This story was originally published in April, when TheStreet and The Deal discovered a pattern of government regulators challenging deals at a higher rate than in previous administrations. We also discovered that regulators weren't entirely to blame when it came to these deals failing: Activist investors over-eager to get big deals done were in part to blame as well. We have since updated the story with the video seen above, where we speak with Kai Liekefett, a partner at Vinson & Elkins, who gives us more insight into what is happening in this deal market.
Over the past several years, a wave of huge mergers have been challenged and, ultimately, blocked by the federal government.
Using data from the Federal Trade Commission and The Deal, a subsidiary of TheStreet.com, TheStreet has discovered a pattern of increased regulatory actions challenging mergers that dates back to the Reagan administration. Under President Obama, the FTC, DOJ and other regulatory bodies have challenged and blocked a higher proportion of U.S. deals than ever before. At the same time, deals are getting bigger and more complicated. Call it "Big Business vs. Big Government."
While the government has certainly been more active in affecting deal activity than in years past, is an overaggressive Uncle Sam the only culprit for this new era of deal-busting?
Activist hedge fund managers and, in some cases, analysts, are to blame, too.
"Many antitrust-sensitive mergers were driven by activist hedge funds," contends Kai Liekefett, a partner and head of the shareholder activism response team at law firm Vinson & Elkins. "Activists have the luxury that they can take their profits and run following the announcement of a proposed merger. By the time the merger experiences pushback from the antitrust authorities many months later, the activists may have already divested some or all of their position, leaving the merger parties holding the bag."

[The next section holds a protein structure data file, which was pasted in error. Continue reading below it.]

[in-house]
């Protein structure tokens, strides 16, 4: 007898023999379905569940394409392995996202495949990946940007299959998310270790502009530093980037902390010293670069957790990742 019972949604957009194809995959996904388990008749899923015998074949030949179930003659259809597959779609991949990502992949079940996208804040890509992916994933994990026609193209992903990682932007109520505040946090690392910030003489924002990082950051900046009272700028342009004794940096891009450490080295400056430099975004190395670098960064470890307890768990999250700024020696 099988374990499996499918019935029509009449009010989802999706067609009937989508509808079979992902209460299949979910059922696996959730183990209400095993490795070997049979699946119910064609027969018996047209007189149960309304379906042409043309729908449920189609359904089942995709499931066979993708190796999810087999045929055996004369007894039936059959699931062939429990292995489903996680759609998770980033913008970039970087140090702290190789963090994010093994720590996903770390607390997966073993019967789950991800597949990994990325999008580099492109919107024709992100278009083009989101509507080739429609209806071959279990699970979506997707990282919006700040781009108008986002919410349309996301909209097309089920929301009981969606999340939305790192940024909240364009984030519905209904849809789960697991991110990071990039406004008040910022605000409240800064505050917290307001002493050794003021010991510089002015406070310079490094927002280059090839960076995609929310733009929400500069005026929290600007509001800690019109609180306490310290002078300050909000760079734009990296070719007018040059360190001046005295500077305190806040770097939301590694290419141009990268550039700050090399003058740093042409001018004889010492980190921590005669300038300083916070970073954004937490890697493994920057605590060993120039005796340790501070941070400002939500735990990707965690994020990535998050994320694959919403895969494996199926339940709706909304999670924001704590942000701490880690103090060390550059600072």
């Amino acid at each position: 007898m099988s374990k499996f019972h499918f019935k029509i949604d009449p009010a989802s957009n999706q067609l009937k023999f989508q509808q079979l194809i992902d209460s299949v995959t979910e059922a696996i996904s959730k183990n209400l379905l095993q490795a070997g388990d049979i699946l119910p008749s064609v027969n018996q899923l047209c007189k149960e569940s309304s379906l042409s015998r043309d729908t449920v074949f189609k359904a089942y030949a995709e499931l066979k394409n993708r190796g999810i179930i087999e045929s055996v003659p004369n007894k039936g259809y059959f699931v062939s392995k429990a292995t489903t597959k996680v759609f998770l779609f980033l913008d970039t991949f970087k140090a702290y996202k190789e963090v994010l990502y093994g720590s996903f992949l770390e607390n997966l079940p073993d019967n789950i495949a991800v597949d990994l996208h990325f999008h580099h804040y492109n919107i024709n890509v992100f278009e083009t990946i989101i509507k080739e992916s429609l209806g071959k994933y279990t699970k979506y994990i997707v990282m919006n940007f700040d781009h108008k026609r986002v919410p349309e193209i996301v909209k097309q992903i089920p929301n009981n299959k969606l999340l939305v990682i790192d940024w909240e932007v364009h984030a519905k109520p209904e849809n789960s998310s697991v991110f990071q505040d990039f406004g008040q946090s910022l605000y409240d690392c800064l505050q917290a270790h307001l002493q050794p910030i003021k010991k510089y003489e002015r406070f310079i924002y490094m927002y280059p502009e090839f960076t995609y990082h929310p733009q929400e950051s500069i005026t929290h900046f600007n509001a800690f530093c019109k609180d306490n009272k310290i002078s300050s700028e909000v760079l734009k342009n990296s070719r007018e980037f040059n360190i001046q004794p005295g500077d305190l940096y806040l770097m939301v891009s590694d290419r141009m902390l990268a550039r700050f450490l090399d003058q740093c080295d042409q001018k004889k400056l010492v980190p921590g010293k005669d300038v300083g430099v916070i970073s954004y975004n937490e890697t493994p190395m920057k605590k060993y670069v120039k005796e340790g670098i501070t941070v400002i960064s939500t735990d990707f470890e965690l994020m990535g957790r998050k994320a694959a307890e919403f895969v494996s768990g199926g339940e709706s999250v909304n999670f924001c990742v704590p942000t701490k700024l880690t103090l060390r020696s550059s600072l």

Probably the most explicit example of an activist fund that drove a deal gone wrong involves activist Starboard Value's Jeff Smith (pictured) 2015 campaign at both Staples (SPLS) and Office Depot (ODP - Get Report) to push for the two companies to consider a merger.
Starboard accumulated large stakes in both office supply companies and had been eyeing a March 2015 Staples board deadline to nominate director candidates, according to people familiar with the situation, as part of an effort press the two companies into a combination. The two office supply chain companies agreed in February, 2015 to combine in a blockbuster $6.3 billion deal that was subsequently challenged in December by the Federal Trade Commission, which said the deal would violate antitrust laws by reducing competition.
The Starboard push, in retrospect, may have been motivated partly by a much-publicized September 2014 Credit Suisse analyst report, which said a combination between the two box-store office supply giants "makes significant and operational sense." The note suggested that a possible combination was "synergistic" and had been "essentially blessed" by the Federal Trade Commission's wording of an Office Depot-Office Max approval documents from 2013.
The deal may still go through, most likely with concessions, but Starboard has since liquidated its Staples stake and appears on the road to doing so with Office Depot.
The more problematic deals are being driven by the activist push, said Deborah Feinstein, director of the Federal Trade Commission's Bureau of Competition.
"You wonder who is counseling that these [deal proposals] are going to be OK or whether there is such activist pressure that [deal ideas] got out of boardroom when they shouldn't have," Feinstein said. "In a lot of these cases we're talking about the number one and two players in industries merging. Most people would take a deep breath and ask, 'Is this a good idea and is this one worth the risk?'"
The now-rickety Halliburton (HAL - Get Report) -Baker-Hughes (BHI) is another good example. Activist investors Jeff Ubben from ValueAct and his team had been key agitators seeking to drive the $35 billion acquisition by Halliburton of Baker Hughes, a combination that earlier this month was hit with a Justice Department lawsuit seeking to have combination stopped. In fact, the fund might have gone to improper lengths to push the deal. Deep Dive: Will the Halliburton-Baker Hughes Deal Survive Government Opposition?